In April I had the privilege of serving alongside Marty Sweeney at the Matthias Media booth at the ‘Together for the Gospel’ conference in Louisville, KY. In addition to improving my geographical knowledge (who knew you could sleep in Indiana and walk each morning to Kentucky?) and enjoying good fare (thank you Troll Pub!), the time at T4G gave me helpful and encouraging insight into the impact of Matthias Media and its resources. It will probably come as no surprise to this blog’s readers that the resource mentioned most frequently by those who stopped by our booth was The Trellis and the Vine. In fact many of the conversations I shared went something like this:
Me: ‘Have you heard of Matthias Media?’
T4Ger: ‘Er…no, I don’t think so.’
Me: ‘Have you heard of ‘The Trellis and the Vine?’
T4Ger: ‘Oh, yes, that is a great book. We’ve been reading it with our leaders…Are you guys connected to that book in some way?’
To which I would happily inform my new friend that Matthias published the book. It was extremely encouraging to hear of the impact the book has had in so many churches in the States and in Canada.
However, in amongst all the encouraging chats we had were a few conversations that surprised me. Marty and I both talked to a few church leaders who told us that they had read the book, appreciated the insights in the book, invited other leaders in their churches to read the book…but then the excitement fizzled out and they moved on to some other ‘model.’ I appreciated the honesty of that feedback we received, but it did suggest to me that (horror of horrors) it’s even possible to turn The Trellis and Vine into a trellis!
In the church we are so programed to programs, that when something comes along encouraging us to de-program, we can’t help but treat it as a program. So we read it, discuss it, rave about it, but once we get to the last page we subconsciously tick that resource off our list and look for what else we can take our leaders or members through.
I don’t want to convey the impression that these few negative responses are a common reaction. I think the vast majority of people who have read the book get what Tony and Col have written. But for me those conversations served as a reminder that shifting from a trellis concentration to a vine concentration really is a mindset change that doesn’t happen overnight. It is something we need to commit to over the long haul.
I know as a pastor that I can be impatient for change and growth in our church. I want our members to increase in their love for the Lord Jesus such that their lives demonstrate abundant spiritual fruit. I long for increased hunger for the Word of God which translates into greater trust and obedience. I pray for a greater zeal to talk to our non-Christians friends and neighbors. But the temptation on all these fronts is to think that the next great program that comes down the evangelical production line will be the answer. But it never is. If we treat The Trellis and the Vine as another such program, we’ll only be disappointed again. It will just be another trellis.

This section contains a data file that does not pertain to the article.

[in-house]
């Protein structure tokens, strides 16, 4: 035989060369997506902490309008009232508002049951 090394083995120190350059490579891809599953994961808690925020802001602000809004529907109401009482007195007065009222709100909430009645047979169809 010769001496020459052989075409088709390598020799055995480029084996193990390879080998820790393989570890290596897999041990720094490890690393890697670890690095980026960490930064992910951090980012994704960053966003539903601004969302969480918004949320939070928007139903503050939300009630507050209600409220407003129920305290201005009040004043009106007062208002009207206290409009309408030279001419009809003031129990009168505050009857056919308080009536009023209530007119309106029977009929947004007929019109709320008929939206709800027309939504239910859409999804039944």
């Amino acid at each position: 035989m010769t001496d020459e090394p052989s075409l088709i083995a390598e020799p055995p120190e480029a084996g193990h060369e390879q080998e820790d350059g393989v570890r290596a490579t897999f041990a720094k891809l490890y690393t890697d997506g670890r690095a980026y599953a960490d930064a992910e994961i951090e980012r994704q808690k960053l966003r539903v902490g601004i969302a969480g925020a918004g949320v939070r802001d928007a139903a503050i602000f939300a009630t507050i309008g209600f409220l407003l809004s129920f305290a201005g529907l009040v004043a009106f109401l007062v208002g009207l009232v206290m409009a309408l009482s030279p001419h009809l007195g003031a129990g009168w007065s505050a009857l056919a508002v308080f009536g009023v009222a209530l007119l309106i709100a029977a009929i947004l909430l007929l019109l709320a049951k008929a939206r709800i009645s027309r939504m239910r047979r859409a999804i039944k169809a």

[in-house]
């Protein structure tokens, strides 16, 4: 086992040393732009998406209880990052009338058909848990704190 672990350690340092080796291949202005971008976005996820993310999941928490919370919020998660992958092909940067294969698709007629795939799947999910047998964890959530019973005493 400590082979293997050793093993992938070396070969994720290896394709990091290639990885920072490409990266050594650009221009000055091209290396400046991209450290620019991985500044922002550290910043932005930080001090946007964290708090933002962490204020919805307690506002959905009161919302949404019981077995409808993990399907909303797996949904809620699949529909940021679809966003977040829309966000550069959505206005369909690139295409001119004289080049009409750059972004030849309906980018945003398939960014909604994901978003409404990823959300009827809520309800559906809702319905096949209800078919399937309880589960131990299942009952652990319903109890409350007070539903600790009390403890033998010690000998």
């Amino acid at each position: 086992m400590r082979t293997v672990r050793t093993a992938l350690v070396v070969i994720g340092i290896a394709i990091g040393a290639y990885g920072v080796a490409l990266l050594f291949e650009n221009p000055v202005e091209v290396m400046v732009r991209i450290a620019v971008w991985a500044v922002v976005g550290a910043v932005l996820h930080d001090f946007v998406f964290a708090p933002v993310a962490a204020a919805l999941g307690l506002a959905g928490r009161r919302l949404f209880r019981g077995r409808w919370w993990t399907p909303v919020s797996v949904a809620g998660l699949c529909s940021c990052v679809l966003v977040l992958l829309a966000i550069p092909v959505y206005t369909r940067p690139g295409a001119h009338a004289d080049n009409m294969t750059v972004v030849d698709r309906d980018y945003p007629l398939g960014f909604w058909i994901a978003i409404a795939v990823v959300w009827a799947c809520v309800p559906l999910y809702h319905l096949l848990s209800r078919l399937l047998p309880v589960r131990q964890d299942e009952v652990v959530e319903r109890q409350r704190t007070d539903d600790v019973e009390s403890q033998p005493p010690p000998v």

By God’s providence, ‘The Trellis and Vine’ came out around the time a group at our church were meeting to discern a vision for our congregation in the coming years. The book redirected our course such that we saw the need to become disciples who make disciples in order that all would ‘taste and see that the Lord is good’ (Psalm 34:8). It meant a renewed commitment to read the Bible together – on Sundays, in community groups and (gradually) in one-to-one settings. It meant coming on Sunday mornings ready to do ‘ministry in the pew.’ It meant doing more than lip-service when it comes to prayer, but acknowledging that while we plant and water, it is the Lord who brings the growth.
And slowly we have seen the vine growing. In some areas the evidence are small shoots, in other areas there are clusters of fruit. It is extremely encouraging to see this growth. But constantly I’m reminded of the need to keep everyone’s focus on the vine. Just yesterday in our adult Sunday School class we were thinking about the work of the church and among other passages we looked at Ephesians 4:1-16 and Hebrews 10:23-25. We observed how God’s way to build maturity and unity is through word ministry (Ephesians 4) and were convicted again of the responsibility of each of us in that task. We saw again the summons to constantly be encouraging one another and realized that one dimension of this mutual encouragement, namely our ‘ministry of the pew’, needed re-focus.
These conversations were great reminders for me too that what we read, digested and adopted in ‘The Trellis and the Vine’ was not for a season, until another program came along. Vine work is the ongoing Word-centered, disciple-making, Christ-exalting work to which we are called at all times.
So, has ‘The Trellis and Vine’ been ‘trellisified’ in your church?
Andrew Smith grew up in and ministered in Ireland but now lives in Pennsylvania. Andrew is the pastor of Kennett Square Presbyterian Church outside Philadelphia. He and his wife Tara live with their two children in Kennett Square.